Quantified Infant Life and Sleep Deprivation
A month ago, my husband and I officially entered parenthood and sleep is a long forgotten luxury that I sorely miss. Everyone keeps telling me it will return and I grin and nod while I mentally pull a face at them. I know that just knowing the torture will end, isn’t enough to make it hurt less when you’re in the throws of it. But they all mean well and speak from a place of kinship and understanding. And I realize it’s just my deprived brain lashing out because they got over this hump with their sanity intact and I question whether mine will be able to manage.
And they get a few hours of sleep….in a row….in their bed…..probably next to their significant other. But really no, I’m not too bitter. One day I will be that guy. I hope. I pray. I better be or I’m going to remind each and every one of them about having lied to me.
Using Tech Gear In Parenting
I think it’s known that I am apart of the Quantified Self movement and Decentralization. I’m not a huge fan of silo systems but I will use them under certain circumstances. I have been life logging for several years now, in various forms. Using various apps, programs, etc. My smart phone is basically a life logging machine that can text. So I was already logging everything during pregnancy and didn’t realize I’d be questioned so closely when we saw the pediatrician and consultants. I had the answers, such as how many diapers I had changed, how many bottles, etc. I just didn’t expect people to care or ask.
Anyway, I felt as if my prior life logging had been training me for this. I was so ready to log all the things. And for such purposes, I’ve been happily using FeedBaby. It let’s you record all the essentials, food, diapers, sleep, pumping, mood, notes, etc. It let’s you sync to multiple phones on the paid version. But the selling point for me was the export option, downloading the data as often as you like in csv format, on the free or paid version.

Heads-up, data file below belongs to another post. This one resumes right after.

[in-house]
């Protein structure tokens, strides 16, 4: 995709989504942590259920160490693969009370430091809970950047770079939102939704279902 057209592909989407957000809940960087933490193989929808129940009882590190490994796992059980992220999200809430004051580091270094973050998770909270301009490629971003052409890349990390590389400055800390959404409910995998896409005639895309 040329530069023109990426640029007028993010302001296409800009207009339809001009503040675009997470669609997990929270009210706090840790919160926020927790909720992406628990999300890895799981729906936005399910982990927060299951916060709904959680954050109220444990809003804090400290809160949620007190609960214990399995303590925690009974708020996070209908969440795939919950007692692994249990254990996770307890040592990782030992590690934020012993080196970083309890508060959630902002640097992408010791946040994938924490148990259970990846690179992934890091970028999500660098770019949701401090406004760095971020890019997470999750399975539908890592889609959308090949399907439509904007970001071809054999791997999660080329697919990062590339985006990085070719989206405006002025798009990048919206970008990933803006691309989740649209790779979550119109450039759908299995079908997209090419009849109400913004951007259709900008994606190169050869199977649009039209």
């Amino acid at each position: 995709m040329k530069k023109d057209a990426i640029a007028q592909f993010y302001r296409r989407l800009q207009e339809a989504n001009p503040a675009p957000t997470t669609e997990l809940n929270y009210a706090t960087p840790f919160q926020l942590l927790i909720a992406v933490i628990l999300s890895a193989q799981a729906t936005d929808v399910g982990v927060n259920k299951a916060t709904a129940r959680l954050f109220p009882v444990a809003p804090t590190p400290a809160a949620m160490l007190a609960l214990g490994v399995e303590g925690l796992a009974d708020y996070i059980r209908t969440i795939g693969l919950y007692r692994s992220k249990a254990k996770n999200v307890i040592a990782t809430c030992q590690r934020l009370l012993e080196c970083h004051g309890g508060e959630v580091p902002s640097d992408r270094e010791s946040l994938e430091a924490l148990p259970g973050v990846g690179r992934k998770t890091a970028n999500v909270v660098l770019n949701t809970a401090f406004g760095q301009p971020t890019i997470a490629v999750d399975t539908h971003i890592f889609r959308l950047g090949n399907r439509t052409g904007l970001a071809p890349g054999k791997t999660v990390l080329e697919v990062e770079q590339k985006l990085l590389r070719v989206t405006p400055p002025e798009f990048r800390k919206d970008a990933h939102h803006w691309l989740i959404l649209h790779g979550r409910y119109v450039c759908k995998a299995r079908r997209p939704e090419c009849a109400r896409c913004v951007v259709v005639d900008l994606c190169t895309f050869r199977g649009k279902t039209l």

I’ve been using my normal life logging apps to track my food intake, pain levels, changes, etc. This has been helpful when discovering things such as her lactose issues, or being able to correlate my actions and how it affects her.
I think I’ve established how the first month of lack of sleep has felt, at least generally. We had everyone tell us to ‘sleep when the baby sleeps’ and while this idea works in theory, doesn’t translate well for us. First, because we have a cat. A ten year old, spoiled cat who doesn’t much care for closed doors and will whine, scratch, and howl until he’s let into a room. This has been a problem for a long time and perhaps we should have tackled ridding him of this habit prior to our baby’s arrival but with dealing with other health issues that come along with pregnancy, neither of us had the time or patience to try. So if we want to try to sleep when the baby sleeps, we either have to have a second person in the room or risk our cat being in the room unsupervised.
Secondly, our baby doesn’t much care for sleeping in the bassinet. She tosses, grunts, flails, and at two weeks of age was managing to wiggle her way to the edge of the bassinet. We suspect it started with acid reflux that was making it uncomfortable to be flat on her back, but her wiggling made even propping her up, impossible. Oh, and swaddling? Ha. She ninja-ed her arms free in minutes no matter who swaddled her, and all the swaddle suits are made of fleece. It’s the middle of summer and I can only imagine a bulky fleece suit would get too hot.
The only way she would sleep was in the podster. Which isn’t recommended, but it allowed her to feel snuggled in while allowing her to move her limbs when she wanted, and elevated her just enough to make the reflux ease up. But because sleeping in a podster is dangerous; neither of us felt safe enough to try to sleep when she did.
Using the MonBaby monitor, while allowing me to feel safe enough to sleep when she does, is a pain to use. The app takes up a lot of resources on your phone, so if you have a slightly older phone (mine is a year old), it will drain your battery. Syncing is tricky to say the least, since it has to use bluetooth, you basically have to have the phone immediately next to the baby. As in a foot or two, max. Or it won’t see the device at all. Not to mention it’s not as simple as just ‘turning on an app’, it’s a bit of a tedious process of -don’t breathe, don’t move while it takes five minutes to sync to the device’. Or risk it not finding it at all and needing a phone reboot so you can try again. It’s basically a pain to turn it on. Also, as a side note: when it does confirm a sync, the button (that’s attached to your child only an inch from their face) flashes this extremely bright blue light, so if your child is a light sleeper, I recommend blocking that blinking with a hand.